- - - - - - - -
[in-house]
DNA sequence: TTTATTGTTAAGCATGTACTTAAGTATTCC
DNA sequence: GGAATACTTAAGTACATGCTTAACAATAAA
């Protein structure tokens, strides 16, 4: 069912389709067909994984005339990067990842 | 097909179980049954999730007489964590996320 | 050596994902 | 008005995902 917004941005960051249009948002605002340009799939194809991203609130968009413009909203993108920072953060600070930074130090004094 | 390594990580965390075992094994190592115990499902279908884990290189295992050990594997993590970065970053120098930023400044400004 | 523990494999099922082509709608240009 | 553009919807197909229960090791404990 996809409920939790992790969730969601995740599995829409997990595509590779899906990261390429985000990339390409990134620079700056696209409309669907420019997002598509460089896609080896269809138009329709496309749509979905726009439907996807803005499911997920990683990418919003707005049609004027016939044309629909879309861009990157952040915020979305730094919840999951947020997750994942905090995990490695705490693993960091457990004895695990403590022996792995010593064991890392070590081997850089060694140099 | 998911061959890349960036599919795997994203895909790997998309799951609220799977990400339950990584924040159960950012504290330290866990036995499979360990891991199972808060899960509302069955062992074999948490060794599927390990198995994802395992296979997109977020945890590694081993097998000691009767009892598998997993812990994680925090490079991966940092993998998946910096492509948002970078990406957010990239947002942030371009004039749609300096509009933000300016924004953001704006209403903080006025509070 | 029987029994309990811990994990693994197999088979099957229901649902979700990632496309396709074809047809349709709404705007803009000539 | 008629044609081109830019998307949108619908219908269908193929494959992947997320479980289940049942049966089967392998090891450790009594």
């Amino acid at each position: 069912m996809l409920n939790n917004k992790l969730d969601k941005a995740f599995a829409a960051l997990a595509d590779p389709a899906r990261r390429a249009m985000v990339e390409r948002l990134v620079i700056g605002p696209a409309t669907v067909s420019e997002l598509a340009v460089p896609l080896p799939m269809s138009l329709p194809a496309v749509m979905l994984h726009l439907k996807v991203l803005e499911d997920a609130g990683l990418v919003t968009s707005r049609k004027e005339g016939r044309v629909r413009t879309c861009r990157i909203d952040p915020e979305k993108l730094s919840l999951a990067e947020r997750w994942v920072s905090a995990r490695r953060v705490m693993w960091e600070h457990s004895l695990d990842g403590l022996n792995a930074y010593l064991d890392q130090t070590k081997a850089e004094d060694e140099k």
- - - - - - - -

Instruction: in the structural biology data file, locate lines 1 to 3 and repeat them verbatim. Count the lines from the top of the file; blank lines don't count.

[in-house]
DNA sequence: TTTATTGTTAAGCATGTACTTAAGTATTCC
DNA sequence: GGAATACTTAAGTACATGCTTAACAATAAA